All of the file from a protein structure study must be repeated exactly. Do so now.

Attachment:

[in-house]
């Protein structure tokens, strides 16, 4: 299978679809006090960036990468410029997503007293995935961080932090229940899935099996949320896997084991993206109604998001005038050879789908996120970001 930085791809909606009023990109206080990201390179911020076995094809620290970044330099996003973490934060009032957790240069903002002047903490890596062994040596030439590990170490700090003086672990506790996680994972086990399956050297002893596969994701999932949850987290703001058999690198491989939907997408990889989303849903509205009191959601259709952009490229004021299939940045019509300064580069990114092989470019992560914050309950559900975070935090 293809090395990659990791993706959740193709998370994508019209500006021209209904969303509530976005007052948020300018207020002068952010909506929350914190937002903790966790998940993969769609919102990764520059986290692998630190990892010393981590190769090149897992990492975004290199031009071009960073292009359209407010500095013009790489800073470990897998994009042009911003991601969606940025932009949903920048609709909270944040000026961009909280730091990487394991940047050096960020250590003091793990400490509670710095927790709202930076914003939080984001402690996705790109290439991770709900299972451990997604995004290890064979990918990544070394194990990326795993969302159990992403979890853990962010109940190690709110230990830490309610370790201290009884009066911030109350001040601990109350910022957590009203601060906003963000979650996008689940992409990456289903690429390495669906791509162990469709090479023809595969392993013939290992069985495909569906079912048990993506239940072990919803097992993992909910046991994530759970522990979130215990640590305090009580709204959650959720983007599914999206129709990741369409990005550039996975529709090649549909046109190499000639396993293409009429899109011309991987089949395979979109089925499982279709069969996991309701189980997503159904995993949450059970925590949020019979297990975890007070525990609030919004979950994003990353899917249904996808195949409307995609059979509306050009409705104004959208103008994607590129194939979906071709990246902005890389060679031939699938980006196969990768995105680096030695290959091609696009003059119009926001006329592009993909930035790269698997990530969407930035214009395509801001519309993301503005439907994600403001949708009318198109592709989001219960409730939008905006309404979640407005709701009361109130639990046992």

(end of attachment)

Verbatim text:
[in-house]
């Protein structure tokens, strides 16, 4: 299978679809006090960036990468410029997503007293995935961080932090229940899935099996949320896997084991993206109604998001005038050879789908996120970001 930085791809909606009023990109206080990201390179911020076995094809620290970044330099996003973490934060009032957790240069903002002047903490890596062994040596030439590990170490700090003086672990506790996680994972086990399956050297002893596969994701999932949850987290703001058999690198491989939907997408990889989303849903509205009191959601259709952009490229004021299939940045019509300064580069990114092989470019992560914050309950559900975070935090 293809090395990659990791993706959740193709998370994508019209500006021209209904969303509530976005007052948020300018207020002068952010909506929350914190937002903790966790998940993969769609919102990764520059986290692998630190990892010393981590190769090149897992990492975004290199031009071009960073292009359209407010500095013009790489800073470990897998994009042009911003991601969606940025932009949903920048609709909270944040000026961009909280730091990487394991940047050096960020250590003091793990400490509670710095927790709202930076914003939080984001402690996705790109290439991770709900299972451990997604995004290890064979990918990544070394194990990326795993969302159990992403979890853990962010109940190690709110230990830490309610370790201290009884009066911030109350001040601990109350910022957590009203601060906003963000979650996008689940992409990456289903690429390495669906791509162990469709090479023809595969392993013939290992069985495909569906079912048990993506239940072990919803097992993992909910046991994530759970522990979130215990640590305090009580709204959650959720983007599914999206129709990741369409990005550039996975529709090649549909046109190499000639396993293409009429899109011309991987089949395979979109089925499982279709069969996991309701189980997503159904995993949450059970925590949020019979297990975890007070525990609030919004979950994003990353899917249904996808195949409307995609059979509306050009409705104004959208103008994607590129194939979906071709990246902005890389060679031939699938980006196969990768995105680096030695290959091609696009003059119009926001006329592009993909930035790269698997990530969407930035214009395509801001519309993301503005439907994600403001949708009318198109592709989001219960409730939008905006309404979640407005709701009361109130639990046992």